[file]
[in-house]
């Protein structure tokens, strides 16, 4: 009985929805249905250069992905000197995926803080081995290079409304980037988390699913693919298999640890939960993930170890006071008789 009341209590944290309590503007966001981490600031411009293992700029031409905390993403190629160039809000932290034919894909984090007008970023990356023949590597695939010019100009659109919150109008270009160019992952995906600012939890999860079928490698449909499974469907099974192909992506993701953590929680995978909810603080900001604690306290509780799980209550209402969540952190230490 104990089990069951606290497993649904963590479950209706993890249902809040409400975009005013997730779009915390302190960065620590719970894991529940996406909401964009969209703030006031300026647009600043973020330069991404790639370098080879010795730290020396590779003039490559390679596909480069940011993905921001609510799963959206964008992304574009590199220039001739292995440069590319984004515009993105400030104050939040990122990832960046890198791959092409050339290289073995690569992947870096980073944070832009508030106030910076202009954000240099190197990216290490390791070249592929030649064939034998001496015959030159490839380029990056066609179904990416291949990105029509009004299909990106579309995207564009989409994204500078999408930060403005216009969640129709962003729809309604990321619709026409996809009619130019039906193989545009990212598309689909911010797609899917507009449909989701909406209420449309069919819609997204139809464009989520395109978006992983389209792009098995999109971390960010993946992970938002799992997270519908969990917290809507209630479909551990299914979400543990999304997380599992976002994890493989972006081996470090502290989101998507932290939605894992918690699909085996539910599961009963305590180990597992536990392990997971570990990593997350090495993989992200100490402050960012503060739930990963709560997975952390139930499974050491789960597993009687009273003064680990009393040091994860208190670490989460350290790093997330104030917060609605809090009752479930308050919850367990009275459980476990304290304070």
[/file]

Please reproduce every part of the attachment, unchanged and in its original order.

[in-house]
């Protein structure tokens, strides 16, 4: 009985929805249905250069992905000197995926803080081995290079409304980037988390699913693919298999640890939960993930170890006071008789 009341209590944290309590503007966001981490600031411009293992700029031409905390993403190629160039809000932290034919894909984090007008970023990356023949590597695939010019100009659109919150109008270009160019992952995906600012939890999860079928490698449909499974469907099974192909992506993701953590929680995978909810603080900001604690306290509780799980209550209402969540952190230490 104990089990069951606290497993649904963590479950209706993890249902809040409400975009005013997730779009915390302190960065620590719970894991529940996406909401964009969209703030006031300026647009600043973020330069991404790639370098080879010795730290020396590779003039490559390679596909480069940011993905921001609510799963959206964008992304574009590199220039001739292995440069590319984004515009993105400030104050939040990122990832960046890198791959092409050339290289073995690569992947870096980073944070832009508030106030910076202009954000240099190197990216290490390791070249592929030649064939034998001496015959030159490839380029990056066609179904990416291949990105029509009004299909990106579309995207564009989409994204500078999408930060403005216009969640129709962003729809309604990321619709026409996809009619130019039906193989545009990212598309689909911010797609899917507009449909989701909406209420449309069919819609997204139809464009989520395109978006992983389209792009098995999109971390960010993946992970938002799992997270519908969990917290809507209630479909551990299914979400543990999304997380599992976002994890493989972006081996470090502290989101998507932290939605894992918690699909085996539910599961009963305590180990597992536990392990997971570990990593997350090495993989992200100490402050960012503060739930990963709560997975952390139930499974050491789960597993009687009273003064680990009393040091994860208190670490989460350290790093997330104030917060609605809090009752479930308050919850367990009275459980476990304290304070």